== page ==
The lands through which Ikah passed remained flat, although there were initially many groups of those waving sticks he knew others prised highly. There were huge sprouts of birds sorrow-singing and sterling-feather climbing, silver flashed its value in the waters and – increasingly – vast herds of slow-lowing and mean-moaning shaggy monstrosities of munching animals.
And it was there that he first encountered other people.
They were not of his kind, being taller, and were some of the first tribes of mankind to have reached that part of the world, now following the vast herds. He spent his summer and autumn there, hearing their stories and offering many of his own – shadows of which remain still – and he learnt the secrets of their shamans with their ritual interpretation of a parallel world.
But he did not heed their warnings when the brief autumn came, although he had enjoyed their company; he elected to stay as winter advanced, still enamoured of the beauty of frost and ice, even on that vast northern plane where the only heights were the towering cliffs of the permanent ice around the pole. And as the winter continued to bear down Ikah in his turn advanced towards its heart until he came up to the immense walls of the ice sheet and the stately grinding of the glaciers that flowed at their own pace, feeling deep in their pearl hearts that they would once again expand until all the world was theirs, when circumstances where again right.
He gazed at the wall of ice for a long time, far into the depths of the dark winter’s long night, entranced by the playing of light he saw deep in their immensity. Even more subtly and playful than the colours that danced on the heights. Seeing shadow foxes, shadow fawns, burning birds and calling horns – paths suggested – believed in with passion – that pass behind the daystar, across the worlds, where hung spirits that can be summoned and controlled by one initiated. Ikah believed in it all, but could not quite see how it fitted in with his vague plans.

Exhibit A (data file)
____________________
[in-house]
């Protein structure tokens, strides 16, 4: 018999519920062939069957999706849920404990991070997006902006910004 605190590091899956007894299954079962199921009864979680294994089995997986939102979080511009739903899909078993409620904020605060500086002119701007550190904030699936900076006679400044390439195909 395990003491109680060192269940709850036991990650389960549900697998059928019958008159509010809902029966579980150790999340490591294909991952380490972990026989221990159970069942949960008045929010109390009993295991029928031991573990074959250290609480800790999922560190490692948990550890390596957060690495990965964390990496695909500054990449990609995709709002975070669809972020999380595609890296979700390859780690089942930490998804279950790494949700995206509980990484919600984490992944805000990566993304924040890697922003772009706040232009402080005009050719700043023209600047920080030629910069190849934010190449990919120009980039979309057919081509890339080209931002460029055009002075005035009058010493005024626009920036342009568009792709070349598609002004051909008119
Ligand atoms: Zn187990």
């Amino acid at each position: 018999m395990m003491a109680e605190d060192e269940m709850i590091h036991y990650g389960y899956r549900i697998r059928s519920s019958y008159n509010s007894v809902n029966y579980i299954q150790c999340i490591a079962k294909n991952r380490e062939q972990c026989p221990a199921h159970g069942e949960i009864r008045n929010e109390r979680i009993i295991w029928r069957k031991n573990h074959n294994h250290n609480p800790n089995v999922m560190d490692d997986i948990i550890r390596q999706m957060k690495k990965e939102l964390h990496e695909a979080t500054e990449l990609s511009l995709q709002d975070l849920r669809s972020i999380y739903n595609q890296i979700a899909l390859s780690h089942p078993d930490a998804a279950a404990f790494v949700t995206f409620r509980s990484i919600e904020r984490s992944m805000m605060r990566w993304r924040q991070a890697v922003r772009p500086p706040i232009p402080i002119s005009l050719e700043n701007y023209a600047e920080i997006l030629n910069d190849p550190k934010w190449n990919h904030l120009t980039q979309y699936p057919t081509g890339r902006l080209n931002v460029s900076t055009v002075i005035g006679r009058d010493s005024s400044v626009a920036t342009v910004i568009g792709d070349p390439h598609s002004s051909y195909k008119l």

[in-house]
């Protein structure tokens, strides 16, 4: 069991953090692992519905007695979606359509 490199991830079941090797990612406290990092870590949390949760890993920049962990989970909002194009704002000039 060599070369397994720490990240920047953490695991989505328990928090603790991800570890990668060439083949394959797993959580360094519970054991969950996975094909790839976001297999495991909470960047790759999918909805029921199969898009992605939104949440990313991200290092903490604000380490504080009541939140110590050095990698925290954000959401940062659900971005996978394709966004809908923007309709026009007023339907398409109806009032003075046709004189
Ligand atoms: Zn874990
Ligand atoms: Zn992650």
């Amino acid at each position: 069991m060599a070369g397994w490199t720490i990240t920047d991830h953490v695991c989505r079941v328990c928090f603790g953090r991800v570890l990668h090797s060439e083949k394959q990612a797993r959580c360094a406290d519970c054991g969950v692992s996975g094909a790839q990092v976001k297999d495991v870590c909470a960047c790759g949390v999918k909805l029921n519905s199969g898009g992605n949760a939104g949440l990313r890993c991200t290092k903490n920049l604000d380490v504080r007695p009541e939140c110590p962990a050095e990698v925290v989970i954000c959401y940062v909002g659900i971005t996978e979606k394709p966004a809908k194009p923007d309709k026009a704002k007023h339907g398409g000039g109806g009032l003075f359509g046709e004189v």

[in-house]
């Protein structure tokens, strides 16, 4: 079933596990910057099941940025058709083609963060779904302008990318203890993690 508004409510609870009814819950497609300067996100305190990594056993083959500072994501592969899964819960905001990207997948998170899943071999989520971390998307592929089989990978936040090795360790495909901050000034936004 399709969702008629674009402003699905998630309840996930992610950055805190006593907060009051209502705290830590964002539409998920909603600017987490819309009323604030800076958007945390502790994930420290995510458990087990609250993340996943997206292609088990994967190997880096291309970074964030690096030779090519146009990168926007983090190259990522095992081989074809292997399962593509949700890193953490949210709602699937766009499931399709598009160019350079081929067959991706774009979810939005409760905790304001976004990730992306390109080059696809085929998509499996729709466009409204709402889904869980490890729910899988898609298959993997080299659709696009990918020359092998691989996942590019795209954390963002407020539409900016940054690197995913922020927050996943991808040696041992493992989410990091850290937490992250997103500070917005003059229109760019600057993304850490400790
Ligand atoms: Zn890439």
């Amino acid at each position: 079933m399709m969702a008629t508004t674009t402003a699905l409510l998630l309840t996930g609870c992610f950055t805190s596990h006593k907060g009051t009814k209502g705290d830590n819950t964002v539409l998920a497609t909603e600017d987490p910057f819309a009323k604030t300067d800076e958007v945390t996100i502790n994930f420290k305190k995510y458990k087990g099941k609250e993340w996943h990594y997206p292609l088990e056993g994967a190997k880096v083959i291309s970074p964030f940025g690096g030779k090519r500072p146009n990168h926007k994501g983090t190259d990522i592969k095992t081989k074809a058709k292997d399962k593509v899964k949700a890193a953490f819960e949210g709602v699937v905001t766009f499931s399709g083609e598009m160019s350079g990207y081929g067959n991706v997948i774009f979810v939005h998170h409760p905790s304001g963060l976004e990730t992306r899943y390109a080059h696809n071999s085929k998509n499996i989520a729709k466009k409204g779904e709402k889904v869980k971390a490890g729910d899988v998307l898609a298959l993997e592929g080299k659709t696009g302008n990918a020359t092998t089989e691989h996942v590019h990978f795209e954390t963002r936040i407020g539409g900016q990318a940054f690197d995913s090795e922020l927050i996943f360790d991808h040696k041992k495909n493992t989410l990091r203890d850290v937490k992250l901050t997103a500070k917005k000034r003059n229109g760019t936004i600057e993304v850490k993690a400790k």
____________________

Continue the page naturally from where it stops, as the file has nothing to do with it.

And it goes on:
Yet even as those thoughts came to him, there followed the perception that he could see specific creatures held in the ice, tall and slowly fluid, white without compromise, seemingly reaching out, yearning to move from that realm of slow-paced grind into the world outwith the machinations of the ice. And then it came to him that those shapes were indeed creatures, actually captured within the ice, seemingly shut behind strange bars of hollowness in the immense density of that other world, grinding away, day by day, slipping slowly, but inexhaustibly – so incredibly slowly – towards the expectant Dolver.
And it came to Ikah that he would like to join them, to live amongst the intense colours there that were not fully beholden to the lights in the sky.
He remembered all the songs he had ever heard of that spoke of making and changing, that touched on the flow of time and space. And he was well versed in them, learning them being almost the only activity he could concentrate on when in the Dolvers’ caves, and he recalled the Song of Flux that he had learnt from his grandfather. So he spread his arms and regaled the ice sheet with his voice, calling unto the white hypocrisy of the icy sepulchre.
But he did not achieve what he was seeking, whether because his remembering was imperfect, or because of flaws in the ice, or because there were other songs that were being sung with aims contrary to his, for all he managed was to cause a great fissure in the ice cliff, out of which came tumbling one of the factions of the elder brood of their warring parents who had been trapped there when they would no longer play their part in their mother’s plans, flowing out in an instability of apparent uniformity, but whose external stasis hid an inner decay, the children now no more than undead.
And they were angry.
And they took their anger out on the nearest available being.
Shut the mind, become as blind to my pain as I can, slush for nerve ends, calm deep inside where I hide. Passion on my outside, within there is a semblance of pain, writhing torment …
He showed enough, more than enough, for his tormentors to deem their sport worthwhile. He could have tried to disappoint them, show a calm exterior that would make the brood give up in disgust – they would still kill him, of course, but perhaps more quickly … or maybe not … as if they could get any angrier at their desires being thwarted.